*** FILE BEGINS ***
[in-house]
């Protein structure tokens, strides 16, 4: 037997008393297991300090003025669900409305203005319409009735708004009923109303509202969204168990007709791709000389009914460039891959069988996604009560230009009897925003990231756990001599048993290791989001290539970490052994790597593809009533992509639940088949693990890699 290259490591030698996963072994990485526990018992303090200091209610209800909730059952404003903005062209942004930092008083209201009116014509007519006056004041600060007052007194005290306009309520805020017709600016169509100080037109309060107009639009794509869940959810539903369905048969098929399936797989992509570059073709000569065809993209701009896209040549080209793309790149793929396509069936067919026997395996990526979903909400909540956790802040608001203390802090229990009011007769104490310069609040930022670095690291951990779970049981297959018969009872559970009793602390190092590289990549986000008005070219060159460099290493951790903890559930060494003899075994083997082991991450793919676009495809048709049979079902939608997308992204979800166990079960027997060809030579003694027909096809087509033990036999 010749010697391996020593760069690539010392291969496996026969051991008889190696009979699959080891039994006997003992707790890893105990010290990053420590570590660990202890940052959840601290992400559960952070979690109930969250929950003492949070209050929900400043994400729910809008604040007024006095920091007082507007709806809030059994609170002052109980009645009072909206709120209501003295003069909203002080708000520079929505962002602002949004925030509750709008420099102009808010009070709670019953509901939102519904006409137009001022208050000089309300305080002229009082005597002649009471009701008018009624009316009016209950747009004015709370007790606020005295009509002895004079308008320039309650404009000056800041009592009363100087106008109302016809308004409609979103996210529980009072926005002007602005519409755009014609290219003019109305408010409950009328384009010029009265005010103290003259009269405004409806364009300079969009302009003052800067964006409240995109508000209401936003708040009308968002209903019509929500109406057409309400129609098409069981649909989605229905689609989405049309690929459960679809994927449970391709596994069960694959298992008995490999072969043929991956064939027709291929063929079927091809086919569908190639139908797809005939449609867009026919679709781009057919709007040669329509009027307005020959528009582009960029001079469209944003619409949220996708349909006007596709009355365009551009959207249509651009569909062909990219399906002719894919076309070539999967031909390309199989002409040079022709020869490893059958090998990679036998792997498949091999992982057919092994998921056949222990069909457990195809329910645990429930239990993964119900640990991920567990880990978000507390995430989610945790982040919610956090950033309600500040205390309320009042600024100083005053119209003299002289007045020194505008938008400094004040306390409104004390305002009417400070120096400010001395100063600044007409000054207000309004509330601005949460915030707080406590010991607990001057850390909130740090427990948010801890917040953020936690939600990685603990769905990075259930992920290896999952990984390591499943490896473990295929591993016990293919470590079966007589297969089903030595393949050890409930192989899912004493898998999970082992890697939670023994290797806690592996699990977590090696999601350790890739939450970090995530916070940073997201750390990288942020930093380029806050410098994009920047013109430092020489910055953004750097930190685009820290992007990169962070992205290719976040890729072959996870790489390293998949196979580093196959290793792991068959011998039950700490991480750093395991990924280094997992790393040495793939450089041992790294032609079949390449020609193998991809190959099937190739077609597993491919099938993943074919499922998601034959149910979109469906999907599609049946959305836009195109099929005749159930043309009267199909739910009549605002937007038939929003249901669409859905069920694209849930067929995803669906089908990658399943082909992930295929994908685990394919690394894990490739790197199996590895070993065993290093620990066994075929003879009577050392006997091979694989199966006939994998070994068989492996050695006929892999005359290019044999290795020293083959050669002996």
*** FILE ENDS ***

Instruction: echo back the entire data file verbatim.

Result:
[in-house]
């Protein structure tokens, strides 16, 4: 037997008393297991300090003025669900409305203005319409009735708004009923109303509202969204168990007709791709000389009914460039891959069988996604009560230009009897925003990231756990001599048993290791989001290539970490052994790597593809009533992509639940088949693990890699 290259490591030698996963072994990485526990018992303090200091209610209800909730059952404003903005062209942004930092008083209201009116014509007519006056004041600060007052007194005290306009309520805020017709600016169509100080037109309060107009639009794509869940959810539903369905048969098929399936797989992509570059073709000569065809993209701009896209040549080209793309790149793929396509069936067919026997395996990526979903909400909540956790802040608001203390802090229990009011007769104490310069609040930022670095690291951990779970049981297959018969009872559970009793602390190092590289990549986000008005070219060159460099290493951790903890559930060494003899075994083997082991991450793919676009495809048709049979079902939608997308992204979800166990079960027997060809030579003694027909096809087509033990036999 010749010697391996020593760069690539010392291969496996026969051991008889190696009979699959080891039994006997003992707790890893105990010290990053420590570590660990202890940052959840601290992400559960952070979690109930969250929950003492949070209050929900400043994400729910809008604040007024006095920091007082507007709806809030059994609170002052109980009645009072909206709120209501003295003069909203002080708000520079929505962002602002949004925030509750709008420099102009808010009070709670019953509901939102519904006409137009001022208050000089309300305080002229009082005597002649009471009701008018009624009316009016209950747009004015709370007790606020005295009509002895004079308008320039309650404009000056800041009592009363100087106008109302016809308004409609979103996210529980009072926005002007602005519409755009014609290219003019109305408010409950009328384009010029009265005010103290003259009269405004409806364009300079969009302009003052800067964006409240995109508000209401936003708040009308968002209903019509929500109406057409309400129609098409069981649909989605229905689609989405049309690929459960679809994927449970391709596994069960694959298992008995490999072969043929991956064939027709291929063929079927091809086919569908190639139908797809005939449609867009026919679709781009057919709007040669329509009027307005020959528009582009960029001079469209944003619409949220996708349909006007596709009355365009551009959207249509651009569909062909990219399906002719894919076309070539999967031909390309199989002409040079022709020869490893059958090998990679036998792997498949091999992982057919092994998921056949222990069909457990195809329910645990429930239990993964119900640990991920567990880990978000507390995430989610945790982040919610956090950033309600500040205390309320009042600024100083005053119209003299002289007045020194505008938008400094004040306390409104004390305002009417400070120096400010001395100063600044007409000054207000309004509330601005949460915030707080406590010991607990001057850390909130740090427990948010801890917040953020936690939600990685603990769905990075259930992920290896999952990984390591499943490896473990295929591993016990293919470590079966007589297969089903030595393949050890409930192989899912004493898998999970082992890697939670023994290797806690592996699990977590090696999601350790890739939450970090995530916070940073997201750390990288942020930093380029806050410098994009920047013109430092020489910055953004750097930190685009820290992007990169962070992205290719976040890729072959996870790489390293998949196979580093196959290793792991068959011998039950700490991480750093395991990924280094997992790393040495793939450089041992790294032609079949390449020609193998991809190959099937190739077609597993491919099938993943074919499922998601034959149910979109469906999907599609049946959305836009195109099929005749159930043309009267199909739910009549605002937007038939929003249901669409859905069920694209849930067929995803669906089908990658399943082909992930295929994908685990394919690394894990490739790197199996590895070993065993290093620990066994075929003879009577050392006997091979694989199966006939994998070994068989492996050695006929892999005359290019044999290795020293083959050669002996």